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Is there a connection between fibromyalgia and gastroparesis?


Have you been experiencing fullness after eating only a few bites of food alongside nausea and vomiting? You could be suffering from a stomach condition, known as gastroparesis where stomach muscles are not functioning effectively. Gastroparesis may have a close connection with fibromyalgia. Learn why…

What is gastroparesis?

Gastroparesis is a condition where stomach muscles are not functioning effectively leading to delayed stomach emptying.

Some common risk factors of gastroparesis include:

  • Gastric surgery
  • Diabetes
  • Treatment for cancer
  • Bulimia or anorexia
  • Parkinson’s disease
  • Scleroderma
  • Hyperthyroidism
  • Medications like pain reliever, hight pressure drugs, antacids, antidepressants, lithium etc.
  • gastroparesis can also manifest after a viral illness like mononucleosis or flu.

What causes gastroparesis?

The functioning of vagus nerve and peristalsis is essential for proper digestive tract operations. Any damage or malfunction to either can result in gastroparesis.

The vagus nerve is considered as the most essential nerve in the body. This is because of the fact that it reaches from your brainstem right to your colon. The whole digestive system is very complicated, and it is the vagus nerve that helps to coordinate the signals between your brain and the digestive system. Gastroparesis occurs when the vagus nerve gets damaged.

Vagus nerve also controls the process of peristalsis, which is the contraction of the smooth stomach muscles. Peristaltic waves are responsible for the contractions in your stomach. When such contractions either stop or don’t happen enough, food is not able to move fron your stomach to the duodemum area, and this condition is known as gastroparesis.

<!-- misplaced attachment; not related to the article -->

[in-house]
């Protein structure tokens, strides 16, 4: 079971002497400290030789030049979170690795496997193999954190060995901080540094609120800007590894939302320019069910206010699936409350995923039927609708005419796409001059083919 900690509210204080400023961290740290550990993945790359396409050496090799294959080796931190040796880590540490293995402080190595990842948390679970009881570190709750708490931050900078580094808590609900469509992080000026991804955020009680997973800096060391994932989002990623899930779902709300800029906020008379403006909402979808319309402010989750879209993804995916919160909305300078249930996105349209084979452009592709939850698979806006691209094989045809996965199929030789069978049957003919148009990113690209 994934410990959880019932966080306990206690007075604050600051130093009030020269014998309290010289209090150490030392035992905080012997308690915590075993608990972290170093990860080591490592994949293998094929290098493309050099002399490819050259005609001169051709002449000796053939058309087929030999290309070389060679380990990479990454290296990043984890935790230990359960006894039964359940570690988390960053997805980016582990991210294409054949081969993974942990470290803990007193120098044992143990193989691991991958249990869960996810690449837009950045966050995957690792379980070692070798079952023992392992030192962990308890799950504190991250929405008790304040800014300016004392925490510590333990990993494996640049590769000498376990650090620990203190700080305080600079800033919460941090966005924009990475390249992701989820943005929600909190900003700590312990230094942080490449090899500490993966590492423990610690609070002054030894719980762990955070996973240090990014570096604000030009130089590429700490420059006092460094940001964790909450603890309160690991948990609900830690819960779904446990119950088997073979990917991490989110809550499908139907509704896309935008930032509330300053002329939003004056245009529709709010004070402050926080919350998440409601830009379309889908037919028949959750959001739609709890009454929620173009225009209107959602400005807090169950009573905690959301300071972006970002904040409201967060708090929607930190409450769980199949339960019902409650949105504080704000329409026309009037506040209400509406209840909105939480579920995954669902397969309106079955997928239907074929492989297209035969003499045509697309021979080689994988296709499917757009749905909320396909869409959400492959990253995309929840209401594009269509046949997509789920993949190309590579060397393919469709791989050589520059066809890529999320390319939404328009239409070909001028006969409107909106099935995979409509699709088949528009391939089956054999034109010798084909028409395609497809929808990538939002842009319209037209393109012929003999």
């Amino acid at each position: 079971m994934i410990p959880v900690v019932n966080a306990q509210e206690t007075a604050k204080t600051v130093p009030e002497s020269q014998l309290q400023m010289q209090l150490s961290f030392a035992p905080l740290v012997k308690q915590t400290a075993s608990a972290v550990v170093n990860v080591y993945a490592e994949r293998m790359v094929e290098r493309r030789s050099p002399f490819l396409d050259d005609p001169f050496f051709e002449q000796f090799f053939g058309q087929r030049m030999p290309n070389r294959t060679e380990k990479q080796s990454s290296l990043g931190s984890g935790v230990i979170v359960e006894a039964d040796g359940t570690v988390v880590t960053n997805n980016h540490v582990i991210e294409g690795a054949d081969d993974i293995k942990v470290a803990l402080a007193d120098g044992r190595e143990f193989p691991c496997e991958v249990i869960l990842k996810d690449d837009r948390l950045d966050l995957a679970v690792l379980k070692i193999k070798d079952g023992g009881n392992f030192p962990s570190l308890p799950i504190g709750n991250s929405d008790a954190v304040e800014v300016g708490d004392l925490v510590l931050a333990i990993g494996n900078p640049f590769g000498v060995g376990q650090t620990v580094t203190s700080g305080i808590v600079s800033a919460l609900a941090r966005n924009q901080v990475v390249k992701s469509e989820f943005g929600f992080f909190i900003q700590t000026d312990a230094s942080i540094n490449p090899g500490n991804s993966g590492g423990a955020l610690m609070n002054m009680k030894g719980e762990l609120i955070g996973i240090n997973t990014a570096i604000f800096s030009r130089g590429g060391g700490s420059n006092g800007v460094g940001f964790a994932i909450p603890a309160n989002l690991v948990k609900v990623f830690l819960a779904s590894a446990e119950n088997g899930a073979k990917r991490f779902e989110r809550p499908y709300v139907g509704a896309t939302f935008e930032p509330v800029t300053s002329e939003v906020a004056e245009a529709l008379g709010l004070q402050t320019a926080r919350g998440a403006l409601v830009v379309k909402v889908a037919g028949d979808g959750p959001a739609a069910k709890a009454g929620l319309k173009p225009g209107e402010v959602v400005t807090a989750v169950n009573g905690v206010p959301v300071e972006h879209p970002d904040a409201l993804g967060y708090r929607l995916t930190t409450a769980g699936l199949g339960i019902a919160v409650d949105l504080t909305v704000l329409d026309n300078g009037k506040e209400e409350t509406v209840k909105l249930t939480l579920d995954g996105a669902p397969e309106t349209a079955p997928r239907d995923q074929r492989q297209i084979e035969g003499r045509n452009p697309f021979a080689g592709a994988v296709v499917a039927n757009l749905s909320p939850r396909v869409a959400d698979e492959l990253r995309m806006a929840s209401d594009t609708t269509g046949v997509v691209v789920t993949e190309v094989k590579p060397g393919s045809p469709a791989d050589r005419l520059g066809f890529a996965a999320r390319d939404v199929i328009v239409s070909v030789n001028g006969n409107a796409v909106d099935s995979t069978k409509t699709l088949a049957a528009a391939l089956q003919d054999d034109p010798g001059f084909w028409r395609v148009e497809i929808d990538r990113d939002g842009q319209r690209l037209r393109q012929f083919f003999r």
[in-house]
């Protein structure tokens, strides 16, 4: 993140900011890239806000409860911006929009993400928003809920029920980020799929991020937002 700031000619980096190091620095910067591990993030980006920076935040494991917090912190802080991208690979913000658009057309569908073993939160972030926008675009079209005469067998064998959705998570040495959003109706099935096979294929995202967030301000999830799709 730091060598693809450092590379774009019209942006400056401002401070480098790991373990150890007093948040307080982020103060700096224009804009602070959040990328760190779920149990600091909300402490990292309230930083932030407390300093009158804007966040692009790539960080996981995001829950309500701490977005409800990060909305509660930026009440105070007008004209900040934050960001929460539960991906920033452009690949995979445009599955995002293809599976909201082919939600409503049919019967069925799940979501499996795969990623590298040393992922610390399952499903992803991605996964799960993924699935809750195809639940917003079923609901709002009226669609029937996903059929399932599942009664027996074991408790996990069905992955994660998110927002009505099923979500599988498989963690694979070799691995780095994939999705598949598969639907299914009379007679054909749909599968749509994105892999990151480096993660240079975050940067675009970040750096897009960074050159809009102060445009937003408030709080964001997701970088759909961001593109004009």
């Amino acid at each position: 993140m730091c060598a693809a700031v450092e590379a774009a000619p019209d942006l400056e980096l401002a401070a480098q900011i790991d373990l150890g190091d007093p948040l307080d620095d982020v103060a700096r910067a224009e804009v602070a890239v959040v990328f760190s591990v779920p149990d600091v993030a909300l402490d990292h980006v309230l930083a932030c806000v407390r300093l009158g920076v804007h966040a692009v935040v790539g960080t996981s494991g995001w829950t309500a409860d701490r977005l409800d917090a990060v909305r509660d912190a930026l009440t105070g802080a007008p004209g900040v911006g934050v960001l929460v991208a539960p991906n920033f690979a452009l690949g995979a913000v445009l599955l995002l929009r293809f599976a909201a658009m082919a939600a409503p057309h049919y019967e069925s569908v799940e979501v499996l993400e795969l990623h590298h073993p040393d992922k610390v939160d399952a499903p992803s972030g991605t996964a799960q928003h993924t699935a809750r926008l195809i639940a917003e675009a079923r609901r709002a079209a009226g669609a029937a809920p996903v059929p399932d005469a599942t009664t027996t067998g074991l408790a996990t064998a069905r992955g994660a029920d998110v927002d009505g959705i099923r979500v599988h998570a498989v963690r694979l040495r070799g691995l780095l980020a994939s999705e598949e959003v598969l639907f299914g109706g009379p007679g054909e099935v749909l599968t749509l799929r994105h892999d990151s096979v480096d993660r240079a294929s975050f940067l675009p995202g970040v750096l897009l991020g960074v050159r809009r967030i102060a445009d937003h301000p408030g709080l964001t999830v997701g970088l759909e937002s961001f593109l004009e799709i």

The connection between fibromyalgia and gastroparesis

Fibromyalgia patients are highly susceptible to gastric problems like irritable bowel syndrome (IBS) or gluten sensitivity. Though there is no scientific evidence to prove the connection between gastroparesis and fibromyalgia, doctors have found a growing trend of fibromyalgia patients testing positive for gastroparesis. A theory suggest that fibromyalgia affects the nervous system, which may cause the malfunctioning of the vagus nerve, hence leading to gastroparesis. Another theory suggest that use of pain medications for fibromyalgia can also increase risk of gastroparesis.

The research on this topic is still continuing and hopefully we will be able to understand the link between fibromyalgia and gastroparesis soon.

How to treat gastroparesis?

Medications to encourage stomach contractions are are available. Consult your doctor if you would like to try this option. Nonetheless, here are other natural ways to manage less severe gastroparesis:

  • Instead of the conventional 3 large meals, go for 6 small meals at closer intervals
  • Avoid eating raw food like salads. Go for steamed or stir-fried vegetables.
  • Have smoothies or blended juices which require less digestion and can be easily absorbed. Blended soups or puree are also good choices.
  • Avoid unhealthy saturated fats or trans fats which require more work to be digested. Quit heavy fried food and fatty meat. However, small serving of healthy fats such as olive oil, coconut oil or avocado can be beneficial if you can tolerate them.
  • Ginger tea can help with digestion.
  • Avoid carbonated drinks.
  • Drinks lot of water through the day and avoid cold when ever possible.
  • A stroll after a meal can help with digestion as well.

For severe cases of gastroparesis with involves significant weight loss, frequent visits to the hosipital or inability stomach even a liquid diet regardless of medical help, artificial nutrition are considered.

Source of the study: http://healthiculture.com/

About The Author

Emily is a certified physiotherapist which has a burning passion for. She has helped many fibromyalgia patients manage and control their chronic pain problems. Her other passion is writing, she writes about pain issues during her free time.

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